My old boss Pat Robertson prayed last week that God would turn Hurricane Florence and move her out to sea without harming the coast. That’s a paraphrase, of course, but a fair representation of the prayer. He “commanded” the thing to move in the name of Jesus, according to the Charlotte Observer. The question is did his prayer work?
“In the name of Jesus — Hurricane Florence, we speak to you and we command the storm to cease its forward motion and go harmlessly into the Atlantic. Go up north away from land and veer off, in the name of Jesus. We declare a shield of protection all over Tidewater and we declare a shield of protection over those innocent people in the path of this hurricane. In Jesus’ holy name, be out to sea!” he called.
Robertson then predicted to those who prayed with him from church pews at CBN that “we will live to mark this day and say, ‘I remember, I was there when we saw that Hurricane Florence averted.’”
It’s important to note that at no time was Florence a threat specifically to Tidewater, for it was only at the north end of a range of locations the models predicted the hurricane’s path might take. Granted, I used to live there and know well the respect and fear of such monster storms, but Pat’s a promoter, and his promoter’s hat was clearly on for this whole event.
That’s because the ministry was in the midst of its annual 7 Days Ablaze programming for what is billed as a week of prayer between Rosh Hashanah and Yom Kippur. It’s also, however, one of two annual telethons that fund the ministry, so the hyperbole is always raised a notch in the name of getting people to open their wallets. Praying a Hurricane away is certainly conducive to people giving their money, and note how Robertson carefully phrases himself to shine light on the ministry of CBN and The 700 Club:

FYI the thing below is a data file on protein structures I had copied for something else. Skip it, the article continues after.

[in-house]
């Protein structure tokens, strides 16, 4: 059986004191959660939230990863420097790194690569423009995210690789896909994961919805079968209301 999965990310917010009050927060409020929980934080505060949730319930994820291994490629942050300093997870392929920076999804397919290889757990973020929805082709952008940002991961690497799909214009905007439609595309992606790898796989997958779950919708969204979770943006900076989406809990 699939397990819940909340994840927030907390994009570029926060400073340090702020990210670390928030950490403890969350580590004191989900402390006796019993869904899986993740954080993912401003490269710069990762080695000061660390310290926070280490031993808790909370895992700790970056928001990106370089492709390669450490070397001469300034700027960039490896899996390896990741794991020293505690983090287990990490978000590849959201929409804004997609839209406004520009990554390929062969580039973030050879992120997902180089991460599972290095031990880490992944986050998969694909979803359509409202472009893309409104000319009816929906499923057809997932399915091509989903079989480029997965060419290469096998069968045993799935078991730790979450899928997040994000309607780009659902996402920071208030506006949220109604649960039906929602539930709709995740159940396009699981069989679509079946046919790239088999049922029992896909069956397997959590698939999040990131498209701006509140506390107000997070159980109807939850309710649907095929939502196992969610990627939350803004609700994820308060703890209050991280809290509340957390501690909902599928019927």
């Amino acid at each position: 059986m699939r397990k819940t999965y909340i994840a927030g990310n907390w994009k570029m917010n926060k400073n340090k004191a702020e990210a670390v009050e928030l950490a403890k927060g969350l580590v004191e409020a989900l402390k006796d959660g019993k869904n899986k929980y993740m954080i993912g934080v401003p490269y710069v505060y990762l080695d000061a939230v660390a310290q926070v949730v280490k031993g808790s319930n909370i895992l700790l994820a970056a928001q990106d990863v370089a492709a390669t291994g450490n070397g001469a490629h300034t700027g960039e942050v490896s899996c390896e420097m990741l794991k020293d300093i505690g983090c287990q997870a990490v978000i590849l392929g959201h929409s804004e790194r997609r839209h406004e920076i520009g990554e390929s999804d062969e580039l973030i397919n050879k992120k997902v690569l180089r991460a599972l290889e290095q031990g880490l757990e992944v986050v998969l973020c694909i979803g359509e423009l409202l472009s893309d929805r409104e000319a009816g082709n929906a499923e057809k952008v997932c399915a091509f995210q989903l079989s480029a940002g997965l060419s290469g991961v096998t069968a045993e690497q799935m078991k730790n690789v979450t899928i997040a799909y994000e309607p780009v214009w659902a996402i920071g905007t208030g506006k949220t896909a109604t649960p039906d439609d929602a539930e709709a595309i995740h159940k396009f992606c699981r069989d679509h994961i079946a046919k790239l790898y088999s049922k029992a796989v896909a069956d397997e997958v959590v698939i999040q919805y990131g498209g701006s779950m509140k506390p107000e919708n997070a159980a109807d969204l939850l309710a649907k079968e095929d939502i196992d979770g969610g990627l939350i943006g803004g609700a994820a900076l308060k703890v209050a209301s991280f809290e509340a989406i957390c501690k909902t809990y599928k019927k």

“We prayed and look at that,” stated Robertson. “We asked the Lord to take it out of here and He did … It’s like a shield that God has put around us.”
“Why? Because God’s people prayed and that’s what happened. This is a miracle ladies and gentlemen … When we pray, God does miracles.”
But did God do a miracle here? Absolutely not, and it’s not even remotely “miraculous” that the storm turned more south (as predicted by the models). The Bible teaches that the test for a prophet is whether his prophecies come true, and in this case, Robertson “commanded” Florence to miss the coast entirely. It did not. Nevertheless, he took credit for it “missing Tidewater,” for the narrative he’s selling is that God answers prayer FROM VIRGINIA BEACH because CBN and all of its partners need it to be so. They will never admit to such, but the term “evangelistically speaking” includes a certain approval for bending the truth as far as possible in selling the gospel.
But even worse than declaring victory for CBN, this celebratory tone was entirely inappropriate given the enormity of the
disaster left in the hurricane’s wake. There’s something rather haughty about delighting that God protected you but beat the crap out of others. Wouldn’t it be merciful to pray that the hurricane would hit us rather than destroy innocents further to the south? Robertson chose to gloat for purposes of drawing attention to himself for fundraising, and this is hardly representative of men of God, old or new.
Robertson was delighted to refer to the “shield of protection” over Tidewater in claiming a miracle, but his earlier prayer had also included a “shield of protection over those innocent people in the path of this hurricane,” which would include the 34 dead (including children) in Florence’s wake in the Carolinas. The 350,000 people still without power as of this writing were also not a part of any shield. As North Carolina settles in for what looks like a long recovery for its people, more than one person is rightly asking, “Why did you send the damned hurricane to us?”
This is the type of Christianity that has supported Donald Trump completely, and it’s built on a foundation of self-interest, a sort of self-improvement form of religion. How can we expect the President to be truthful when the leadership of his religious following has little trouble with bearing false witness in the name of financial support?
I encourage you to read my book, where I go into how CBN ministries operate based on my years there as producer, senior producer, and executive producer of The 700 Club. The Gospel of Self: How Jesus Joined the GOP is currently only available via OR Books online. In late January, a 2nd edition is being released to a much wider distribution.